Are You Weary in the Center of God's Will?
By Phylicia Masonheimer
Weariness is hard. But it is not bad. We do not need to run from it; in fact, we should not run from it. Weariness is a sign that work has been done.
As I write this, my 3-month-old has been sleeping through the night for about five or six weeks. But she still has that sporadic 2 AM wake up that leaves me blinking and groggy when my toddler wakes at 6 AM. There were other seasons like this one: Seasons of late night studying, of 12-hour work days, of running events until midnight and reporting to work the next day at 7 AM.
Tired is my season. I could wake up angry that my life demands of me physically what it is asking right now, or I can accept this as part of my “living sacrifice” to the Lord (Romans 12:1). If I choose the former, my life will continue in this season but will be made harder by my inability to embrace it. If I choose the latter, I will be weary – but in the center of His will.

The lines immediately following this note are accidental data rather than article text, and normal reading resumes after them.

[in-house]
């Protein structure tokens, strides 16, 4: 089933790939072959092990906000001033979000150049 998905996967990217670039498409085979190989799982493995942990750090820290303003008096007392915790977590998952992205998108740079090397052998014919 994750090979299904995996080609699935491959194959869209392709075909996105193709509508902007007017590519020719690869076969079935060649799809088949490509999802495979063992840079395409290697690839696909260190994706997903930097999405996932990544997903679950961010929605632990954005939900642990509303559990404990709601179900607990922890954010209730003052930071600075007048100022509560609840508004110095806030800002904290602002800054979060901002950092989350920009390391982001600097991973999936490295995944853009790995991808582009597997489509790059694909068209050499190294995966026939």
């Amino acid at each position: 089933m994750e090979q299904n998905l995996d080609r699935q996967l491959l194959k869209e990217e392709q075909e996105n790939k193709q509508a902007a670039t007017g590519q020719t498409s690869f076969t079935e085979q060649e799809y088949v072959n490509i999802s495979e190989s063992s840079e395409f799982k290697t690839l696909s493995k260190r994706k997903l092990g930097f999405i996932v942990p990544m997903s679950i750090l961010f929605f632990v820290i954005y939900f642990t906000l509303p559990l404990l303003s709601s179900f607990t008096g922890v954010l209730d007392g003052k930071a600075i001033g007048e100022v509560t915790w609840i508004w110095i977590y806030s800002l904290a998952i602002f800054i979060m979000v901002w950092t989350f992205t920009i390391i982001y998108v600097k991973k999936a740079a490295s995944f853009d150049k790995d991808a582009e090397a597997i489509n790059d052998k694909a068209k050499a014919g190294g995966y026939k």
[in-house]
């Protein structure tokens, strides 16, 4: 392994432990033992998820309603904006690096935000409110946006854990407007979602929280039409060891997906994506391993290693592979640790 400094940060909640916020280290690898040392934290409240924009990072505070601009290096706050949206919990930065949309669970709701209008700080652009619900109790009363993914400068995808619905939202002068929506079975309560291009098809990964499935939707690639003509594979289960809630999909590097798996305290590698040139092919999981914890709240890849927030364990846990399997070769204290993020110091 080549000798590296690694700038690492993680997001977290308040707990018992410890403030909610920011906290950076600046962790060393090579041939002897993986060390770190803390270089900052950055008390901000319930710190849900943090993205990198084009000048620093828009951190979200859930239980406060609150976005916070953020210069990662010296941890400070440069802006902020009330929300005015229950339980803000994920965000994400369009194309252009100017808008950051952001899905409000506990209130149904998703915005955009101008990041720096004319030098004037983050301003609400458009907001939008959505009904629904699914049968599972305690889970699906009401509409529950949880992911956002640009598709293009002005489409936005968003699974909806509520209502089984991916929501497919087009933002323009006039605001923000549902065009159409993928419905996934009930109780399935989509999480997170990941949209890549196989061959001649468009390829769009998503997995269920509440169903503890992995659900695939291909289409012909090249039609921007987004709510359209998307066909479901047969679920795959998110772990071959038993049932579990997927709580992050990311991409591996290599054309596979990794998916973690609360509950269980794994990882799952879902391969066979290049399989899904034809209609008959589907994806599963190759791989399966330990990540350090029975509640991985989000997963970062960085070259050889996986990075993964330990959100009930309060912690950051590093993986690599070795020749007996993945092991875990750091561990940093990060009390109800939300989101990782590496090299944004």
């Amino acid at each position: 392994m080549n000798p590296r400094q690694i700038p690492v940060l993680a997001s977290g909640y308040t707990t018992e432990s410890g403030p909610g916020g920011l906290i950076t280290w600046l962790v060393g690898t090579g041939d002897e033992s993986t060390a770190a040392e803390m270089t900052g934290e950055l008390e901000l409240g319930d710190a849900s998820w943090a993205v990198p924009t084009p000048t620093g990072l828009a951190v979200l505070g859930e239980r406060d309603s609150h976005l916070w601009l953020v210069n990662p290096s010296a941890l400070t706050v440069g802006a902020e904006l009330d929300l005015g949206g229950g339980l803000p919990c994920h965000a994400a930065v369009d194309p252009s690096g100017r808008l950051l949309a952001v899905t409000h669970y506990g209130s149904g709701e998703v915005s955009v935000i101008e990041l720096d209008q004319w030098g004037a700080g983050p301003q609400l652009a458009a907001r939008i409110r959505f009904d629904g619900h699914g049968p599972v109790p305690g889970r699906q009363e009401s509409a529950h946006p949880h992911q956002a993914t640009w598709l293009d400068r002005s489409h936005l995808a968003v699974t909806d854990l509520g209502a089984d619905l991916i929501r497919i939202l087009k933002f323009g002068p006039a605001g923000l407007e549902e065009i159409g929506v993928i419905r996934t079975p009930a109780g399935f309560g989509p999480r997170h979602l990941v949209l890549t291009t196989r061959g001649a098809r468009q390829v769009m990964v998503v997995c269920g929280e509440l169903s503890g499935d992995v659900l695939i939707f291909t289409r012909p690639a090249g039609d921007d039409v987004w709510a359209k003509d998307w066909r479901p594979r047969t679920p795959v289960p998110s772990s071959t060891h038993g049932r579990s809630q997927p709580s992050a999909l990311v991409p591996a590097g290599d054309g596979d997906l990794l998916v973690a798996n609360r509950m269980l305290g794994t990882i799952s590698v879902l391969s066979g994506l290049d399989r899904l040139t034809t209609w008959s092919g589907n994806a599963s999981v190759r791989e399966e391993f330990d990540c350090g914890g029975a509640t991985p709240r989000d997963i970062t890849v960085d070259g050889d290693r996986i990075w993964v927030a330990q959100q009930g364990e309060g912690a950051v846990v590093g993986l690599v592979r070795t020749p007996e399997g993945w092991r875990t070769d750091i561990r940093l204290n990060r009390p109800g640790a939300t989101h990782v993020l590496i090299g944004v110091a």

Life is a race. Life is a fight. It requires energy and focus; it will exhaust us and beat us up. We will want to give up, to give in, to seek comfort, but in order to accomplish God’s good work we must persevere. We must keep our eyes lifted, lay aside the weight, and press on through the weariness for the prize.
Because the prize is not our own comfort, nor earthly satisfaction, but an upward call to lasting rest.
I want to run my race to the uttermost. I want to use all my strength, not save it for some unknown day. That may mean I end the day tired – but I am spent for His glory. I am weary, but I am in the center of His will.
Adapted from Phylicia Masonheimer’s original article on PhyliciaMasonheimer.com, “When You’re Weary in the Center of God’s Will.” Used with permission. You can view the full article here.
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